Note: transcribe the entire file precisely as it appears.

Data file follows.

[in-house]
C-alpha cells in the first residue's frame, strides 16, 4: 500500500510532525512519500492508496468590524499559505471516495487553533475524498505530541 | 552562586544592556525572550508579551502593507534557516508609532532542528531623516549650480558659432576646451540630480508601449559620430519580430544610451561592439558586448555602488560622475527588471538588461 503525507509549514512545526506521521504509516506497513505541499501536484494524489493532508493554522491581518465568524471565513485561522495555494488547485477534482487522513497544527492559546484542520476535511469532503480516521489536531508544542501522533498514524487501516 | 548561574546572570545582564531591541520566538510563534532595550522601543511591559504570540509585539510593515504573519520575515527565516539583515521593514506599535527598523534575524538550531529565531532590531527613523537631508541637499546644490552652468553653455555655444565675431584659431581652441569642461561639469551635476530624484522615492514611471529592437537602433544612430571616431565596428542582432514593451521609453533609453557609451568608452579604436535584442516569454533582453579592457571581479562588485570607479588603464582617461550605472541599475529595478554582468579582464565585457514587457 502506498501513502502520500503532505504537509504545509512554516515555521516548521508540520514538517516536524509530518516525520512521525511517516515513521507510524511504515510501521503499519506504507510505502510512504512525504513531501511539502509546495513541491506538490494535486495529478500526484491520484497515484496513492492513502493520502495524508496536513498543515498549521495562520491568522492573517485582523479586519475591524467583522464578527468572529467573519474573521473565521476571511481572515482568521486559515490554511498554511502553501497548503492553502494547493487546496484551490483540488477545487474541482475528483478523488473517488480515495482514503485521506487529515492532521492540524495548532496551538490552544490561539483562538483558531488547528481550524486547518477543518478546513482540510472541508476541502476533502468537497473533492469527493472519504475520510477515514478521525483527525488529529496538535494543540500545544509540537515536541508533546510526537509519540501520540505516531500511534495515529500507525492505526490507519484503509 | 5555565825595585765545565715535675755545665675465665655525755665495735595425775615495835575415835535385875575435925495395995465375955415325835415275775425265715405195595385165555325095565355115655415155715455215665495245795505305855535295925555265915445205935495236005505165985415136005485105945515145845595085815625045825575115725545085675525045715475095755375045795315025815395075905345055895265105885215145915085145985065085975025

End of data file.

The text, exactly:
[in-house]
C-alpha cells in the first residue's frame, strides 16, 4: 500500500510532525512519500492508496468590524499559505471516495487553533475524498505530541 | 552562586544592556525572550508579551502593507534557516508609532532542528531623516549650480558659432576646451540630480508601449559620430519580430544610451561592439558586448555602488560622475527588471538588461 503525507509549514512545526506521521504509516506497513505541499501536484494524489493532508493554522491581518465568524471565513485561522495555494488547485477534482487522513497544527492559546484542520476535511469532503480516521489536531508544542501522533498514524487501516 | 548561574546572570545582564531591541520566538510563534532595550522601543511591559504570540509585539510593515504573519520575515527565516539583515521593514506599535527598523534575524538550531529565531532590531527613523537631508541637499546644490552652468553653455555655444565675431584659431581652441569642461561639469551635476530624484522615492514611471529592437537602433544612430571616431565596428542582432514593451521609453533609453557609451568608452579604436535584442516569454533582453579592457571581479562588485570607479588603464582617461550605472541599475529595478554582468579582464565585457514587457 502506498501513502502520500503532505504537509504545509512554516515555521516548521508540520514538517516536524509530518516525520512521525511517516515513521507510524511504515510501521503499519506504507510505502510512504512525504513531501511539502509546495513541491506538490494535486495529478500526484491520484497515484496513492492513502493520502495524508496536513498543515498549521495562520491568522492573517485582523479586519475591524467583522464578527468572529467573519474573521473565521476571511481572515482568521486559515490554511498554511502553501497548503492553502494547493487546496484551490483540488477545487474541482475528483478523488473517488480515495482514503485521506487529515492532521492540524495548532496551538490552544490561539483562538483558531488547528481550524486547518477543518478546513482540510472541508476541502476533502468537497473533492469527493472519504475520510477515514478521525483527525488529529496538535494543540500545544509540537515536541508533546510526537509519540501520540505516531500511534495515529500507525492505526490507519484503509 | 5555565825595585765545565715535675755545665675465665655525755665495735595425775615495835575415835535385875575435925495395995465375955415325835415275775425265715405195595385165555325095565355115655415155715455215665495245795505305855535295925555265915445205935495236005505165985415136005485105945515145845595085815625045825575115725545085675525045715475095755375045795315025815395075905345055895265105885215145915085145985065085975025